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Thread: Anyone using a ScaleBlaster?

  1. #1
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    Anyone using a ScaleBlaster?

    Was curious if anyone has had any experience using a ScaleBlaster?

    http://www.scaleblaster.com/commercial/

    Found this at a local plumbing store.

    After a little digging, looks like this unit not only treats water for scaling, but also removes existing scaling in your water system over a couple of months. Seems like a great idea to flush and clean tank-less water heaters, and all plumbing fixtures just by running water through them while using them.

  2. #2
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    I'm very interested in this technology, too. I see it offered by many reputable companies--here's Watt's version: https://c1.staticflickr.com/5/4357/3...89fac082_b.jpg

    If anyone has experience with these, please let us know!
    Timm Turrentine

    Brewerywright,
    Terminal Gravity Brewing,
    Enterprise. Oregon.

  3. #3
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    Quote Originally Posted by TGTimm View Post
    I'm very interested in this technology, too. I see it offered by many reputable companies--here's Watt's version: https://c1.staticflickr.com/5/4357/3...89fac082_b.jpg

    If anyone has experience with these, please let us know!
    I guess that's what you get for asking a question these days...


    "I don't understand it, so it must not work!"

  4. #4
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    You might want to re-adjust your attitude. I'm also asking about this tech, and in no way implied that I though it was BS. I even cited one of the largest and most reputable companies in the water business, who are selling a similar, if not the same, product.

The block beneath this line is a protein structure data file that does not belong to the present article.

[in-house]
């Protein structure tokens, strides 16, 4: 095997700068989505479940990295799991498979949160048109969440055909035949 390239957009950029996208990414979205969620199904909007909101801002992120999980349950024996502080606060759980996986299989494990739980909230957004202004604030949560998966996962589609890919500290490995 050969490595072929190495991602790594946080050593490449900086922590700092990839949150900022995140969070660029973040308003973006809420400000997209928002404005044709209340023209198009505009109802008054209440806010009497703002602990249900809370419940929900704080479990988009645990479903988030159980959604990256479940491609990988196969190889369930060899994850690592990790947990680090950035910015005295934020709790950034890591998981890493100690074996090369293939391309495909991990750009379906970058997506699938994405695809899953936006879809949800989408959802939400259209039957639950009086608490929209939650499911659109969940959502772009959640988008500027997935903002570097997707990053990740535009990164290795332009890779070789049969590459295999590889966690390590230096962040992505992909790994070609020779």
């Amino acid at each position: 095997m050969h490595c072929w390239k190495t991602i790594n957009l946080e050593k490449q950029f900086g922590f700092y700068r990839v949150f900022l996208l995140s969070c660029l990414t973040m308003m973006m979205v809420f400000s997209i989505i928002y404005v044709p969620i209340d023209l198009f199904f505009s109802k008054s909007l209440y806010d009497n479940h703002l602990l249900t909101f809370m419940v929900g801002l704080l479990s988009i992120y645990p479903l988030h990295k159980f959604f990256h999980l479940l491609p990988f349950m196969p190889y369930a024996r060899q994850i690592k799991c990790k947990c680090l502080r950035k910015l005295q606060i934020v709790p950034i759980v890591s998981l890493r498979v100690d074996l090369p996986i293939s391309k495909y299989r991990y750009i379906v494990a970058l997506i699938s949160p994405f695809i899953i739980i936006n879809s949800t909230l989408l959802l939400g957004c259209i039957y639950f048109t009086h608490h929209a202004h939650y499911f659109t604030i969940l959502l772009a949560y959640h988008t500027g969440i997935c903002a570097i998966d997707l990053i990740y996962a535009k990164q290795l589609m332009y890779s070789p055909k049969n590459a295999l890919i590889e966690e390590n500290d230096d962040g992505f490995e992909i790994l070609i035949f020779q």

I don't want to lay out $1000+ for something no one else has tried.
    Timm Turrentine

    Brewerywright,
    Terminal Gravity Brewing,
    Enterprise. Oregon.

  5. #5
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    Here's an article from the Water Quality Assn. magazine: https://www.wqpmag.com/sorting-out-scale-prevention It does not address the newer resin-based systems, but casts some serious doubt on the electromagnetic devices.

    Still trying to find any real info on the resin catalyst systems. These seem like they might not be pure hokum, but, as the article above states, there is little in the way of testing or certification standards for scale-reducing devices that do not actually reduce dissolved Ca/Ma.

    The specific media I'm looking at is Scale Prep SP3. All I can find are dealers, no independent studies so far.
    Last edited by TGTimm; 08-09-2017 at 02:41 PM.
    Timm Turrentine

    Brewerywright,
    Terminal Gravity Brewing,
    Enterprise. Oregon.

  6. #6
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    Arrgh!

    Two hours on the internet, and I finally have some idea of what the heck this stuff is.

    I got started on this because I just installed three Rinnai C199 tankless water heaters in our HL system. Rinnai recommends that a media filter be used in hard water situations--which we definitely have. My question was simply "Do they work, or does Rinnai have a marketing deal with these guys?" I've been down this rabbit hole before, with a membrane-based air drier that was recommended by one of our equipment manufacturers that turned out to be pure bunk--in fact, it was vaporware.